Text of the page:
Introduction to Trauma
Trauma is a serious consideration in special education. When a child is exposed to a traumatic event, such as abuse, neglect or death, it can have a life long effect on her mental health. The National Center for PTSD states that 15 to 43 percent of girls in the United States and 14 to 43 percent of boys experience a traumatic event.
Exposure to traumatic experience may lead to psychological conditions, with one of these disorders being post-traumatic stress disorder (PTSD), an anxiety disorder that affects many survivors of trauma. Three to 15 percent of girls and one to six percent of boys who have a traumatic experience in their life develop PTSD, according to the National Center for PTSD; the organization adds that the percentage increases with certain types of traumas, such as seeing a parent killed or being sexually abused. For a child to be diagnosed with PTSD, she must meet the criteria delineated in the "Diagnostic and Statistical Manual of Mental Disorders" (DSM-IV-TR), which are at least one symptom from the intrusive recollection criterion, at least three symptoms from the avoidant criterion, and at least two symptoms from the hyperarousal criterion.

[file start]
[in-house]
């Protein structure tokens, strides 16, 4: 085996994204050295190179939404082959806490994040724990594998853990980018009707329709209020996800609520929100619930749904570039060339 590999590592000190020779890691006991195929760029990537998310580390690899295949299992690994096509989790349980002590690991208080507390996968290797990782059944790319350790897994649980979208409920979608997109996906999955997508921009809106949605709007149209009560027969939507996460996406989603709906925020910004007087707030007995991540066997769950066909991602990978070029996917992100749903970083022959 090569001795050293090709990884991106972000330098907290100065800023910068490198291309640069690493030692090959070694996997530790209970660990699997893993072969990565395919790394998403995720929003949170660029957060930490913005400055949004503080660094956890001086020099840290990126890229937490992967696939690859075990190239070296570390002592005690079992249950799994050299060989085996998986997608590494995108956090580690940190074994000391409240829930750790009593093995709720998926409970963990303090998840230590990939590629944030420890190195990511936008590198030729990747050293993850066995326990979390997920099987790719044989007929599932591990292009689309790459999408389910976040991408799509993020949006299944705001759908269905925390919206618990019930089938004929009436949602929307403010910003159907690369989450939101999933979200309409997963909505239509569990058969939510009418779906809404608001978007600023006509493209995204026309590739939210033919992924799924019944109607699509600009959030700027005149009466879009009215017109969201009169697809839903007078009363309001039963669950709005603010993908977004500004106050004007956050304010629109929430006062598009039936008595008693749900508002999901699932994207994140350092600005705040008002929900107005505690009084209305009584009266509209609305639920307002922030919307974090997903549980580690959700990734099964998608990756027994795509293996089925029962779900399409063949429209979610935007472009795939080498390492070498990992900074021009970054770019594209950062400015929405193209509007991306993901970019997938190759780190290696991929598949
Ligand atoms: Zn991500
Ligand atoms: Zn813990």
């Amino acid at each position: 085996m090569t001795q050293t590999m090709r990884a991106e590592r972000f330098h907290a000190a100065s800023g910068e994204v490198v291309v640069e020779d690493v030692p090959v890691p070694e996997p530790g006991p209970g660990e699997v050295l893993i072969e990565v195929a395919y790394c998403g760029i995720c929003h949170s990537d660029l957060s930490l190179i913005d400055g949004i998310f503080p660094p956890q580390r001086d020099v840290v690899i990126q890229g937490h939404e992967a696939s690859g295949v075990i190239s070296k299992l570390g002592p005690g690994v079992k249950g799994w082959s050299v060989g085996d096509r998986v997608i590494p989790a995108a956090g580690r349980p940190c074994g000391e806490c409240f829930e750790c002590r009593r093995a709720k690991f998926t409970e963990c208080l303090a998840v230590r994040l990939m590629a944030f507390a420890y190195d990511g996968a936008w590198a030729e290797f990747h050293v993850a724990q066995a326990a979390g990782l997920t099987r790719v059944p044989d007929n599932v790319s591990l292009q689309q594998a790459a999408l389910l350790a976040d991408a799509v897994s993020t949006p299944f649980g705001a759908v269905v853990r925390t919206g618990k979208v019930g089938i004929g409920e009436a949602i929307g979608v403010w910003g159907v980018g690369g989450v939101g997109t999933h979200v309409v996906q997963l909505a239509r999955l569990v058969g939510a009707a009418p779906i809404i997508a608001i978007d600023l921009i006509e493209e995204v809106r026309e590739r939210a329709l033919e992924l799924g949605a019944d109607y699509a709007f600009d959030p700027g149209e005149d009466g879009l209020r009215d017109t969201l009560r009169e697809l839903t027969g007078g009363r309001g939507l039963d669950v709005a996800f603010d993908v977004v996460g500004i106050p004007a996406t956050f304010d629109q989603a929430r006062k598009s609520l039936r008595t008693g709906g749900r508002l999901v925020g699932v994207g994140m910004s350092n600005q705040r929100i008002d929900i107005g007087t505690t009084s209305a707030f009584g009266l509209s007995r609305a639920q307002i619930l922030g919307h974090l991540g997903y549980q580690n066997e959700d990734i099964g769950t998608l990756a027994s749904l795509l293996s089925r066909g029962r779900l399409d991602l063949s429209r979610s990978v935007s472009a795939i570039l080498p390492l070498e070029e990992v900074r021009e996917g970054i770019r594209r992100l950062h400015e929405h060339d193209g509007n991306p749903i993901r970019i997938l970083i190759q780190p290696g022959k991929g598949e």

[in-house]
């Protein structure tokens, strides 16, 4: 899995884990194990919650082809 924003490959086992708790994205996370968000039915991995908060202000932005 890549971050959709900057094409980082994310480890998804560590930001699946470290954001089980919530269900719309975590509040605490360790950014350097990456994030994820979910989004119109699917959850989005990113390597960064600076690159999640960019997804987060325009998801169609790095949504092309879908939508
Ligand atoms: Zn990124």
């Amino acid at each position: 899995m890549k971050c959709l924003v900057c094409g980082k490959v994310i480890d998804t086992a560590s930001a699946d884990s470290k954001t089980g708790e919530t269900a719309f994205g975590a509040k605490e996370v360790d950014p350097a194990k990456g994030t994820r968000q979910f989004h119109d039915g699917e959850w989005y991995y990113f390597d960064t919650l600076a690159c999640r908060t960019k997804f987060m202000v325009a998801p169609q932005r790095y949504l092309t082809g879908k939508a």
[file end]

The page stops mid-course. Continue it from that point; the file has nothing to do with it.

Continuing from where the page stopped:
Besides the psychological effects of PTSD, the anxiety disorder can damage the brain, resulting in problems learning and maintaining attention. Many PTSD studies have focused on Vietnam war veterans, finding the more severe the symptoms of PTSD are, the smaller the hippocampus is (Bremner). The hippocampus is the region of the brain that consolidates short-term memories into long-term memories. Damage to the hippocampus can affect the patient's ability to learn new information. Severe effects on the brain are seen with patients who experienced trauma during childhood (Bremner, Vermetten, Afzal and Vythilingam). Addressing these issues early can help the patient heal emotionally and progress in school.